To call the White Crested guinea pig unique-looking may not be saying much since the same could be said for most of the other ones. It does have a somewhat different and unique feature however.
These Cavies do not have, or at least for show purposes should not have, white coloration on any part of their body except on the top of the head.
The White Crested Cavy wears a white patch on the top of its head as if it were a crown. It can come in a variety of colors, but for show purposes these colors are usually limited to a few solids or patterns.
All competitors must, however, be wearing a white crown and only a white crown.
In addition, the Cavy must not have white anywhere else on its body. Needless to say, a White Crested guinea pig that is fit for competitive showing can sometimes be difficult to come by.
The coat of a White Crested will be similar to that of the American, which is to say it will be short and smooth. Satins exist but are not yet recognized as being distinctive breeds.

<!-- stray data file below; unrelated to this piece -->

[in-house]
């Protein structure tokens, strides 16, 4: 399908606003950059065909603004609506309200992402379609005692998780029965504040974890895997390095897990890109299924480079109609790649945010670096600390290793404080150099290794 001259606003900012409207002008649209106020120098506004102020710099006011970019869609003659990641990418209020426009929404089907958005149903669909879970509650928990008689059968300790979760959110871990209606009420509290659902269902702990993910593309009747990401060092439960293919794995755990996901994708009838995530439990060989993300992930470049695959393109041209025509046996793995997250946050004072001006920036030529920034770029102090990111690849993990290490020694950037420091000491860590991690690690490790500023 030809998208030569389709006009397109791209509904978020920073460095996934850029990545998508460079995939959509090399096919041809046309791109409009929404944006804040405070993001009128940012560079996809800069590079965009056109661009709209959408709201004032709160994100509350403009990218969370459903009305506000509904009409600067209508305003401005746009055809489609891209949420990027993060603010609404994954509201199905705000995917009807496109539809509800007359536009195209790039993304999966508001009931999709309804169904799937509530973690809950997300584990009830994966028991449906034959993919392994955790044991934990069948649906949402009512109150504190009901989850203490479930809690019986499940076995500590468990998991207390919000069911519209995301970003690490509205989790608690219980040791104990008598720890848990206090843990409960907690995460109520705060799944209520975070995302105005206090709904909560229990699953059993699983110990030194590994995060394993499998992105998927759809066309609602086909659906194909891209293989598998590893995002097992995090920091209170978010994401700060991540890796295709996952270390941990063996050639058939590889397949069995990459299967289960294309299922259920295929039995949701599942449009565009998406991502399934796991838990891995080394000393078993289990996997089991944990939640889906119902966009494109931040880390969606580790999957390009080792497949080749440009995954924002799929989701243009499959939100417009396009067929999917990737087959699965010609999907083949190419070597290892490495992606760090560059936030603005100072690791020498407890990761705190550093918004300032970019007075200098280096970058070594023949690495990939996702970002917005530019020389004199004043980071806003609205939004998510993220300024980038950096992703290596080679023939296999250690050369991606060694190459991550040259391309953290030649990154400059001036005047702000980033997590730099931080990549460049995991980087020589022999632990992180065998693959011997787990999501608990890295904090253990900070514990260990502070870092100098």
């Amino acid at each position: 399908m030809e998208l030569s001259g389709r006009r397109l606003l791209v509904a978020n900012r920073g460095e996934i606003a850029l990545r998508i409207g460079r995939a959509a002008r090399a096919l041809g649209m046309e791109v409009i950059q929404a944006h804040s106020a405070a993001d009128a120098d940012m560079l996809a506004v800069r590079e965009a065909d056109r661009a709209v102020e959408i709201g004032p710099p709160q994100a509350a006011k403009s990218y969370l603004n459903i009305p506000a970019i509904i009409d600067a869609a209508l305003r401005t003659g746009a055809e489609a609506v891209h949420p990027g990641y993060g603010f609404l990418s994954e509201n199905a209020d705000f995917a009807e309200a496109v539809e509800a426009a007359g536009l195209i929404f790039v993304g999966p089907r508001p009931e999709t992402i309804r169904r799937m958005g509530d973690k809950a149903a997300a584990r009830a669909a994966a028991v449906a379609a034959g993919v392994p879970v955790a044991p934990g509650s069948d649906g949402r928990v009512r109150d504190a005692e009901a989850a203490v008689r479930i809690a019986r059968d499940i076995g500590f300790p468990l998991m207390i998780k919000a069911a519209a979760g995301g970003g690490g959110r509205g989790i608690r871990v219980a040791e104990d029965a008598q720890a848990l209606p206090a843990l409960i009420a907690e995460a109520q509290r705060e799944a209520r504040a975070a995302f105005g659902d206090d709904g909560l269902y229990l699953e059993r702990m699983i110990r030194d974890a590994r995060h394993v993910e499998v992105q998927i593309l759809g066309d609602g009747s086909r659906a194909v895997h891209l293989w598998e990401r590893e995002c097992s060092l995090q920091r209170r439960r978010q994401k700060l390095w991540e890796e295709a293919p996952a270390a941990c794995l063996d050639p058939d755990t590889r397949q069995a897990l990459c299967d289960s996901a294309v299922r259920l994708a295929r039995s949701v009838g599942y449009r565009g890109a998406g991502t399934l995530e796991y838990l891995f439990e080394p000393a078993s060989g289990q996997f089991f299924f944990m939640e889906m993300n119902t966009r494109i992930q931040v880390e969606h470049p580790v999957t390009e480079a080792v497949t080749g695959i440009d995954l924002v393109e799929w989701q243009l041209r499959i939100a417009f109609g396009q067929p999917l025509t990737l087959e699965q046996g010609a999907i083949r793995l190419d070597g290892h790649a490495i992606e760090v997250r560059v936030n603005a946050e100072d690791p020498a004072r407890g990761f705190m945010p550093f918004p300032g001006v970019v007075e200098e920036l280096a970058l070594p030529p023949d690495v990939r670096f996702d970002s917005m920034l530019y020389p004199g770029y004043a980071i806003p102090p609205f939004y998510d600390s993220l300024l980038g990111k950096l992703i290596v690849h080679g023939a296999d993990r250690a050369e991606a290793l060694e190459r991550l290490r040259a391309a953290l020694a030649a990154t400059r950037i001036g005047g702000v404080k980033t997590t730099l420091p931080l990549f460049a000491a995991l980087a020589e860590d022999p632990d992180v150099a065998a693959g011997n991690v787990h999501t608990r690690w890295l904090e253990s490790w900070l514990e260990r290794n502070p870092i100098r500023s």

Hairless (Skinny Pig)
This hairless, or nearly hairless, guinea pig is a mixed breed dating back to the late 1970s when a short-haired breed was cross-bred with a hairless strain that had been bred in a laboratory.
The Hairless guinea pig, or Skinny Pig, is not completely hairless although it is born nearly so. As it matures, hair will develop on its head, particularly the muzzle, and on the legs and feet.
The Skinny Pig has been cross-bred with others resulting in a variety of hair patterns. In one instance, the breeding has been such that the hair covers the entire head and not just the muzzle.
These cross-breeds have come to be known as Werewolf Skinny Pigs.
In terms of temperament, the Skinny Pig is not much different than other animals. Its lack of body hair does require special attention, however, in that extra precautions need to be taken to make certain it is kept warm.
The lack of body hair suggests grooming is never a problem, which is basically true. It should not be bathed too often as doing so could disturb the production of protective oils it needs to keep its skin healthy.
It should not be exposed to sunlight as its skin can sunburn quite easily.